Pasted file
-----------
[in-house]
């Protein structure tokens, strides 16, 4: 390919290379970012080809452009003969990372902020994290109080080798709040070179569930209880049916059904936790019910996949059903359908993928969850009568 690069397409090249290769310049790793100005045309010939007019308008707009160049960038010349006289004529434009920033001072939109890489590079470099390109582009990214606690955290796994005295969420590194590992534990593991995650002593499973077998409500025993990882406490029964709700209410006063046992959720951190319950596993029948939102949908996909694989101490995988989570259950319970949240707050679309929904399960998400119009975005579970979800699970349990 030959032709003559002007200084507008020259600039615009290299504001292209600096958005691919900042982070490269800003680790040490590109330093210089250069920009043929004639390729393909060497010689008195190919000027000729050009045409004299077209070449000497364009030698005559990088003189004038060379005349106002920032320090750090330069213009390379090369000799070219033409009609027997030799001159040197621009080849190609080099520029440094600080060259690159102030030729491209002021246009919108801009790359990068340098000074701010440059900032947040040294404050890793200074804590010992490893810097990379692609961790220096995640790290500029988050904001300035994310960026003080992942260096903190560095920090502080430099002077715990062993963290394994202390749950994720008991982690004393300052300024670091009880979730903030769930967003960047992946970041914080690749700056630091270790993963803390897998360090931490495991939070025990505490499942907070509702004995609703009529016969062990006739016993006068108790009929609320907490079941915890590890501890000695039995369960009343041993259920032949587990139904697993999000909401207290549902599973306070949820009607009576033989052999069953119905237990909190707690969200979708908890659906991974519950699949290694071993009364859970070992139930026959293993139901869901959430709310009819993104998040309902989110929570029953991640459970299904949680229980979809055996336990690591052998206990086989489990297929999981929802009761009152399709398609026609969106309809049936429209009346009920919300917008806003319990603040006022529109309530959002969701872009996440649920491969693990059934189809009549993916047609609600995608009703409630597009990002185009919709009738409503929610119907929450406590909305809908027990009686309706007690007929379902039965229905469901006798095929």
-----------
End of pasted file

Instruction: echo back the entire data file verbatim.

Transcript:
[in-house]
């Protein structure tokens, strides 16, 4: 390919290379970012080809452009003969990372902020994290109080080798709040070179569930209880049916059904936790019910996949059903359908993928969850009568 690069397409090249290769310049790793100005045309010939007019308008707009160049960038010349006289004529434009920033001072939109890489590079470099390109582009990214606690955290796994005295969420590194590992534990593991995650002593499973077998409500025993990882406490029964709700209410006063046992959720951190319950596993029948939102949908996909694989101490995988989570259950319970949240707050679309929904399960998400119009975005579970979800699970349990 030959032709003559002007200084507008020259600039615009290299504001292209600096958005691919900042982070490269800003680790040490590109330093210089250069920009043929004639390729393909060497010689008195190919000027000729050009045409004299077209070449000497364009030698005559990088003189004038060379005349106002920032320090750090330069213009390379090369000799070219033409009609027997030799001159040197621009080849190609080099520029440094600080060259690159102030030729491209002021246009919108801009790359990068340098000074701010440059900032947040040294404050890793200074804590010992490893810097990379692609961790220096995640790290500029988050904001300035994310960026003080992942260096903190560095920090502080430099002077715990062993963290394994202390749950994720008991982690004393300052300024670091009880979730903030769930967003960047992946970041914080690749700056630091270790993963803390897998360090931490495991939070025990505490499942907070509702004995609703009529016969062990006739016993006068108790009929609320907490079941915890590890501890000695039995369960009343041993259920032949587990139904697993999000909401207290549902599973306070949820009607009576033989052999069953119905237990909190707690969200979708908890659906991974519950699949290694071993009364859970070992139930026959293993139901869901959430709310009819993104998040309902989110929570029953991640459970299904949680229980979809055996336990690591052998206990086989489990297929999981929802009761009152399709398609026609969106309809049936429209009346009920919300917008806003319990603040006022529109309530959002969701872009996440649920491969693990059934189809009549993916047609609600995608009703409630597009990002185009919709009738409503929610119907929450406590909305809908027990009686309706007690007929379902039965229905469901006798095929």